Five Cold Weather Myths : Protecting Your Pet This Winter

 

Like it or not, winter weather has arrived!  You’ve likely turned up the heat, stocked up on firewood and pulled out the boots and sweaters from storage.

But what have you done to prepare your four-legged friends for the chilly weather?  If you think your pet is prepped to protect themselves, think again!

Today we’re dispelling five common myths surrounding your pets and the cold weather.

 

MYTH ONE: I live in Georgia.  It doesn’t get cold enough down here to be concerned about frostbite or hypothermia in my pet.

TRUTH:  Just like in humans, prolonged exposure to cold weather can cause frostbite and/or hypothermia.  Both can set in when temperatures drop below 32°. 

Frostbite is often difficult to detect because of your pet’s fur.  That’s why prevention is key.  When you finish a walk in either ice or snow, wipe your pet’s paws because ice can get stuck between toes.  Wipe down your pet’s tummy and chest as well. Pay special attention to body parts that are the most exposed and unprotected by fur.  These include a pet’s tail, ear tips, pads of the feet and scrotum.

If your dog is whining, lethargic, shivering, anxious or looking for shelter – these could be signs of hypothermia.  If you suspect your pet is suffering from either condition, consult your veterinarian immediately.  Oftentimes, when a pet is letting you know they need help, they’re already worse off than a human would be.

 

MYTH TWO: My pet’s fur is enough to protect them in the cold.

TRUTH: Long fur does not make your pet immune to the cold weather. In fact, a wet coat can increase the rate at which body heat is lost.  Short-haired dogs would benefit from a sweater or jacket when outside because they will chill much faster than a dog with a long or thick coat.  A good rule of thumb?  If it’s too cold for you, it’s too cold for your pet. 

 

MYTH THREE:  All pets are created equal.  They’re resourceful and survival instincts will keep them safe.

TRUTH:  There may be some truth to this statement, but often times, the help they seek could do more harm than good.  A thirsty pet will lap up just about anything – including antifreeze.  A potential death sentence for a dog!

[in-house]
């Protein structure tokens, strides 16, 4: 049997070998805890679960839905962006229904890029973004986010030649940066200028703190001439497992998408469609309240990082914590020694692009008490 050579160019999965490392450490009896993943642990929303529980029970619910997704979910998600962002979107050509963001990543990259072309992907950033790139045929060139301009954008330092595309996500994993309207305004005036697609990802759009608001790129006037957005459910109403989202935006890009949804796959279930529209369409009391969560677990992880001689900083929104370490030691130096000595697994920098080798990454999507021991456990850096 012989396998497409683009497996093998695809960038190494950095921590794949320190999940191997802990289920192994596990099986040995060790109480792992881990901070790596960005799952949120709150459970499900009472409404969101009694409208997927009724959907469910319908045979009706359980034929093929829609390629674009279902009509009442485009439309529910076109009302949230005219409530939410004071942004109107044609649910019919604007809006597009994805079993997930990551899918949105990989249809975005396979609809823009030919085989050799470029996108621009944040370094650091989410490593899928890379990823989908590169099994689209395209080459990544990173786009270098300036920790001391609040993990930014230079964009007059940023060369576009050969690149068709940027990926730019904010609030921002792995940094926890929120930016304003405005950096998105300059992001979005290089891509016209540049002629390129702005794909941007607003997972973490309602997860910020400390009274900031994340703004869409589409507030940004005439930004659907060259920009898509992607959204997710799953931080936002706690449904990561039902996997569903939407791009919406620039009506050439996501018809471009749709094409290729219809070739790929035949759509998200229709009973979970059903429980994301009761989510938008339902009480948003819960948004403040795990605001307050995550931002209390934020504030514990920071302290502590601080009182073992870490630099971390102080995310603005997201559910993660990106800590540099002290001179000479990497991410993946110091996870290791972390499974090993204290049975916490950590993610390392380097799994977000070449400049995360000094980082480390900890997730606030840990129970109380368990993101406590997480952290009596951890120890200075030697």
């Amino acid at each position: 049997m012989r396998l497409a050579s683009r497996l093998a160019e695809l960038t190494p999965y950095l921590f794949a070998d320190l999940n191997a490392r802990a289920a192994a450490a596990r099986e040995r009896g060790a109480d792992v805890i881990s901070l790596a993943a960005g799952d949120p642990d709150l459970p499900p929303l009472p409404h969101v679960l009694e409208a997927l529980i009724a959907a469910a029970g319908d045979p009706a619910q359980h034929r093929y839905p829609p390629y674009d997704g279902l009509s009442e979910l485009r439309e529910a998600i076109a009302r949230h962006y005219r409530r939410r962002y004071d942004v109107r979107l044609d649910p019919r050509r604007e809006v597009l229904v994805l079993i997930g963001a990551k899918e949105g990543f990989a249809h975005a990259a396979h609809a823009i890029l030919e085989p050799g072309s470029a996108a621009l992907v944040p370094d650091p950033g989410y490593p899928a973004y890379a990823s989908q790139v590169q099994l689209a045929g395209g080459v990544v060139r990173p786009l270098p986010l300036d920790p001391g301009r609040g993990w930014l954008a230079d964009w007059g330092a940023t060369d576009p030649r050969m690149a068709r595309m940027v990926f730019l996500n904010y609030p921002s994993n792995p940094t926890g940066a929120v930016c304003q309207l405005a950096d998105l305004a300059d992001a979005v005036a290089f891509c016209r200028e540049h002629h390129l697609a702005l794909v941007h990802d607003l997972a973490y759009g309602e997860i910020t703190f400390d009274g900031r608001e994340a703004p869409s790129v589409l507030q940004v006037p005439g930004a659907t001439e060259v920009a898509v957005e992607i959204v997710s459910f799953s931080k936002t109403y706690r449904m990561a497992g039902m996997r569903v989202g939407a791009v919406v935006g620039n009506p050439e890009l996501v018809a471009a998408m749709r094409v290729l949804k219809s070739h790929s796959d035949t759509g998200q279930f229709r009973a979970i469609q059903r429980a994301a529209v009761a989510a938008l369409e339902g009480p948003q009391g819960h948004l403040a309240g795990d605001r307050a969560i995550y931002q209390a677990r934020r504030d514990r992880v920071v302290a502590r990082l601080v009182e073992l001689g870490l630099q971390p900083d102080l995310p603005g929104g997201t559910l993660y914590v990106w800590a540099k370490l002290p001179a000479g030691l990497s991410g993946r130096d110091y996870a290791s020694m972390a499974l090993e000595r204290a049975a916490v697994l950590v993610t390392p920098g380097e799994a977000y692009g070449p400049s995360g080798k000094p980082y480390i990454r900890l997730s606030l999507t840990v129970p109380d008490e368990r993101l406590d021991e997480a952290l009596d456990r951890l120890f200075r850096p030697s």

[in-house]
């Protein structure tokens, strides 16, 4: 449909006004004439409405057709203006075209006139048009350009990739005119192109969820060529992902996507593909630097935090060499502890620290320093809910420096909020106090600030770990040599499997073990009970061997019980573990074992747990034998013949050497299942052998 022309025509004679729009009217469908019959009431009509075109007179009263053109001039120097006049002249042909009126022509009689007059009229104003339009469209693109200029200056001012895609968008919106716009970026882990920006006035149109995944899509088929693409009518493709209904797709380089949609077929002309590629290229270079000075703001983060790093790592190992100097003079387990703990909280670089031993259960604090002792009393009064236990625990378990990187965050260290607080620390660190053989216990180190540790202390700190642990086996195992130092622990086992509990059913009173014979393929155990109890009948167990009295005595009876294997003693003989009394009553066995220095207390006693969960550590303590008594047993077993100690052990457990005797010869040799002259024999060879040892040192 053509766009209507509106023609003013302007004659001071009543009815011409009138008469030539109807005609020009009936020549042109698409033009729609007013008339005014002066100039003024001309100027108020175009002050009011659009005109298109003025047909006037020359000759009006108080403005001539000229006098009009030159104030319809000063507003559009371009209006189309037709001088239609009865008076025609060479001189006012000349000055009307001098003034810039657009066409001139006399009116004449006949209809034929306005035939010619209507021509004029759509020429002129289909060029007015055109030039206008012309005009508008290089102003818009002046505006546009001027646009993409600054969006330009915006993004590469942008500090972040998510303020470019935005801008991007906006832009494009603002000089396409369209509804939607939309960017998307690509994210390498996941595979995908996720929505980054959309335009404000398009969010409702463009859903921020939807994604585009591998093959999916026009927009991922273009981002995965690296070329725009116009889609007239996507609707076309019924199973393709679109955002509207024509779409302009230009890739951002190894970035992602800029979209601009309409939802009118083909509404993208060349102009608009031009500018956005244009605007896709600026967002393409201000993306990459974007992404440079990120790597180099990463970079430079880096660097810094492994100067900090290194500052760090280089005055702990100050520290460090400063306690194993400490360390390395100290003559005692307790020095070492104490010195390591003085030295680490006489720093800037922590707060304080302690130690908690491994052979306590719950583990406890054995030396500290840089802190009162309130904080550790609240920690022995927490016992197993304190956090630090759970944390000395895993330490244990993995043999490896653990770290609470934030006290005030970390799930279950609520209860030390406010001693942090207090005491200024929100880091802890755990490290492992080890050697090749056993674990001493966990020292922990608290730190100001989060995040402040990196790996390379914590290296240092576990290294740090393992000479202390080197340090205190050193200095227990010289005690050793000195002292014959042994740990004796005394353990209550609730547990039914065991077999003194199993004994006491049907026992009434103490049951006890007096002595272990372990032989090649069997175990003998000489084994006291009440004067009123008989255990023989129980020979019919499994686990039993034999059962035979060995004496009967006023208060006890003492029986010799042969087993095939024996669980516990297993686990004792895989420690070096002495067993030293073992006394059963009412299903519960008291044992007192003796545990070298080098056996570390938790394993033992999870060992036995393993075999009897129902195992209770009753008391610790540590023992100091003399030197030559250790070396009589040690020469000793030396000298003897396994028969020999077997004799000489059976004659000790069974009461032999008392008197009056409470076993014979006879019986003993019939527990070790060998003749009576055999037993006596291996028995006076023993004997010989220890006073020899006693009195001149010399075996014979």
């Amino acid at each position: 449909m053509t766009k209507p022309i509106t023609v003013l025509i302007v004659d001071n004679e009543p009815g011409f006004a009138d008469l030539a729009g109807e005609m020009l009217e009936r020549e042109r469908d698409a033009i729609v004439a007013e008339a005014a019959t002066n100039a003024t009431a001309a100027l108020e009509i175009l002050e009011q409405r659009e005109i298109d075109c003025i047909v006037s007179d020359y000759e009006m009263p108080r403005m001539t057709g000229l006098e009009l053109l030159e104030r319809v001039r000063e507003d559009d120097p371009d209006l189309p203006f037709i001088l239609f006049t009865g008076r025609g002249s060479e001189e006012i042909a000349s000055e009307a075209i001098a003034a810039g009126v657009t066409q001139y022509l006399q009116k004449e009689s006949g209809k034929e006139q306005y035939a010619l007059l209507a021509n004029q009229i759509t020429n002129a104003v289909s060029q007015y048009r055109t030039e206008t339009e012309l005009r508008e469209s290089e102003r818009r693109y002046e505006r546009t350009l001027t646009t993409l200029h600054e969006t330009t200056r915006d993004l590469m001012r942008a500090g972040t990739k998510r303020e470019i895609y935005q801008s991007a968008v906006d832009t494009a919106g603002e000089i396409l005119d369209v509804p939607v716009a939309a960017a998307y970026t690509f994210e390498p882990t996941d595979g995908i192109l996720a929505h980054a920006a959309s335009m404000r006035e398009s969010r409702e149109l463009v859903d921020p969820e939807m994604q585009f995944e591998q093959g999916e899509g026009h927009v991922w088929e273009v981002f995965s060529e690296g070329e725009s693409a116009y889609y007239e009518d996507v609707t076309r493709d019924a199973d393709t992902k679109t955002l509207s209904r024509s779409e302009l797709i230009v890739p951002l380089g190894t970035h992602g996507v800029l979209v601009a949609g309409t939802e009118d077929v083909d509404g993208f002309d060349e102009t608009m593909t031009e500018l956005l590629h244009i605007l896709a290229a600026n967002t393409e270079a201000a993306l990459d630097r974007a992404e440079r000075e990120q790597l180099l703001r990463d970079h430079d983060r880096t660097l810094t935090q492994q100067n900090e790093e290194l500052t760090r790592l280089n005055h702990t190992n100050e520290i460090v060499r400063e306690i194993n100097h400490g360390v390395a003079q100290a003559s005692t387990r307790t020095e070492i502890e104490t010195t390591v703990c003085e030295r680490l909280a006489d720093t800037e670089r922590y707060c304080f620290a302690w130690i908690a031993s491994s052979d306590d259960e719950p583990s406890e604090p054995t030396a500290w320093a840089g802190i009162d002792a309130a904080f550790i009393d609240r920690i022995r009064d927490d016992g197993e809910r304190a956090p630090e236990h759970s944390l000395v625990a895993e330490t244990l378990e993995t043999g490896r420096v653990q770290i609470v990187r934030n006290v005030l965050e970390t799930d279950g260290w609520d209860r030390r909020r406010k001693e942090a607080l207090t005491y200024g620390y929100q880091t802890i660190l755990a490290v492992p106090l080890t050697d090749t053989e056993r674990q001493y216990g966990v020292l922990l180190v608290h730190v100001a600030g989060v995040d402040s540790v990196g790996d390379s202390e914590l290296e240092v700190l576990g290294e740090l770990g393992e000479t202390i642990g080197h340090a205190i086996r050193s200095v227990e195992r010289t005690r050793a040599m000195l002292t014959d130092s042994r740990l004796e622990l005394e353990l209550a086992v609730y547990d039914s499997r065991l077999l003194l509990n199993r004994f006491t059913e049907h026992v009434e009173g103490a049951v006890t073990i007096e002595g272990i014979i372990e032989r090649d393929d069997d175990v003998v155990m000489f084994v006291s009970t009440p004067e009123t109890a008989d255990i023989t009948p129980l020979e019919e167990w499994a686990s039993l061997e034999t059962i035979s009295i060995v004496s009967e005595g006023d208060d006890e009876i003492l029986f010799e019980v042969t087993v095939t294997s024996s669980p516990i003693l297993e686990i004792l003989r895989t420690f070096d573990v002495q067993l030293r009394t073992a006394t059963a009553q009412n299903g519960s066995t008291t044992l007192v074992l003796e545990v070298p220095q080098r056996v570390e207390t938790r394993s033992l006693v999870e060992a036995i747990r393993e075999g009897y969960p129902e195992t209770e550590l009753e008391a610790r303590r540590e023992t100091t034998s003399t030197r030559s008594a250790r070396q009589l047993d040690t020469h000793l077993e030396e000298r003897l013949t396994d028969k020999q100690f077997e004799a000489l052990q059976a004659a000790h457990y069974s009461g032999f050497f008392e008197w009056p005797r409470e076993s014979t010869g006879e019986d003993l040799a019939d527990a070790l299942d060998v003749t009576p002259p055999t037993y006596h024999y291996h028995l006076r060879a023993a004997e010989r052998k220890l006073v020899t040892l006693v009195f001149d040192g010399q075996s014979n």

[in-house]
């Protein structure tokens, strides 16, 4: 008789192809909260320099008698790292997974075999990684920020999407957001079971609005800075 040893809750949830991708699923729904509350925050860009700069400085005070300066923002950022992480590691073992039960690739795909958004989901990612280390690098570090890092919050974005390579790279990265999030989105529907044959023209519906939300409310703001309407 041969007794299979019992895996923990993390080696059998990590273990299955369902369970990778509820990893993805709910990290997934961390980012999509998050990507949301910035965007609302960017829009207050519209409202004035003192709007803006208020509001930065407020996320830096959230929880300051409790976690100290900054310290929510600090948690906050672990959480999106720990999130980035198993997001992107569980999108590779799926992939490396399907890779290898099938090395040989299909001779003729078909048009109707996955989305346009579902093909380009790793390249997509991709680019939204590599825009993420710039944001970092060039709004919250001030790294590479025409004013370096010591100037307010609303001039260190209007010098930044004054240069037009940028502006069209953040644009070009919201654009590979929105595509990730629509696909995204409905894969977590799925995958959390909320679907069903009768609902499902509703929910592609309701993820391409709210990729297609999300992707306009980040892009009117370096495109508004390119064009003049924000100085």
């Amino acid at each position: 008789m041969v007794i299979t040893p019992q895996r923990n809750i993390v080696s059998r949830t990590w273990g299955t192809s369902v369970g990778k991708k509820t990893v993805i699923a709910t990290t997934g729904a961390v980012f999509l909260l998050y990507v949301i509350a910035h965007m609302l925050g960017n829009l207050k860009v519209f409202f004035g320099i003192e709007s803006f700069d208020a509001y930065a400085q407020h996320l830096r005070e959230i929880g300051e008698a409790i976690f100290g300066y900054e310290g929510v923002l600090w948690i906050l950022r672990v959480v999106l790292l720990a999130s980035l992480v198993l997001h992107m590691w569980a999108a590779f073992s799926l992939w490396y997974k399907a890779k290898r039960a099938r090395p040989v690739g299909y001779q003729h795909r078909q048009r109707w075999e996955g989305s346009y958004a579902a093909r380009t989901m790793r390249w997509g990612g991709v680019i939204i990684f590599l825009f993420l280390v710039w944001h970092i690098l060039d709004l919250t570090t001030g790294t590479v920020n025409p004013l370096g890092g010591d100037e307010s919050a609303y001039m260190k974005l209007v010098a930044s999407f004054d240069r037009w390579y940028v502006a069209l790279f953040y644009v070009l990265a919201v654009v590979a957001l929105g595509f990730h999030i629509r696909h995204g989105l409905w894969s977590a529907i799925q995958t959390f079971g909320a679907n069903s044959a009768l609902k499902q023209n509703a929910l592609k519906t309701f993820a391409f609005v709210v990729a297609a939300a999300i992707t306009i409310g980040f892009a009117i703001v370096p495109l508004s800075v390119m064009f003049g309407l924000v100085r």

When it comes to cats, they’re prone to seek warmth and often times find it under the hood of your car.  Make sure to check for any stowaways before starting your car. Banging on the hood of the car a couple of times may be all it takes to protect the stowaway from a tragic injury.

Older and arthritic dogs face additional challenges in the colder months.  It’s important to keep them on a short tether in icy situations and avoid walking on ice all together if possible to avoid a slip or fall that could result in a slipped disk, broken bone or a number of other avoidable injuries.

Ice and snow are not sufficient sources of water, and if you are not able to bring your dog indoors during cold weather, make sure their shelter offers a dry, insulated and secure protection from the cold. Also, make sure there is a flap over the door and that the door is facing away from the wind.  Make sure  there is clean, dry bedding inside such as straw (blankets often get cold and freeze) and monitor the condition regularly as your pet is likely bringing ice or moisture in with them. A wet shelter will actually pull heat from their body rather than conserve it.

 

MYTH FOUR: Like a bear in hibernation, pets store fat to fuel them through the colder months.

TRUTH: While outdoors, your pet is burning more calories just to stay warm.  For dogs who live primarily outdoors or dogs who are very active while outdoors, you need to up their food intake by 10-15% depending on their activity level.

 

MYTH FIVE: Most dogs run away during the warm weather months. When it is cold, my pets stay close to home.

TRUTH: Working in animal shelters for several years, I can attest that pets become lost and abandoned regardless of the season.  An added concern is that ice and snow can mask telltale scents and landmarks that may help your pet find their way home like they normally would.  Another added danger facing pets on the run this time of year?  They could very easily come across a frozen pond or river and attempt to cross it with potentially tragic consequences.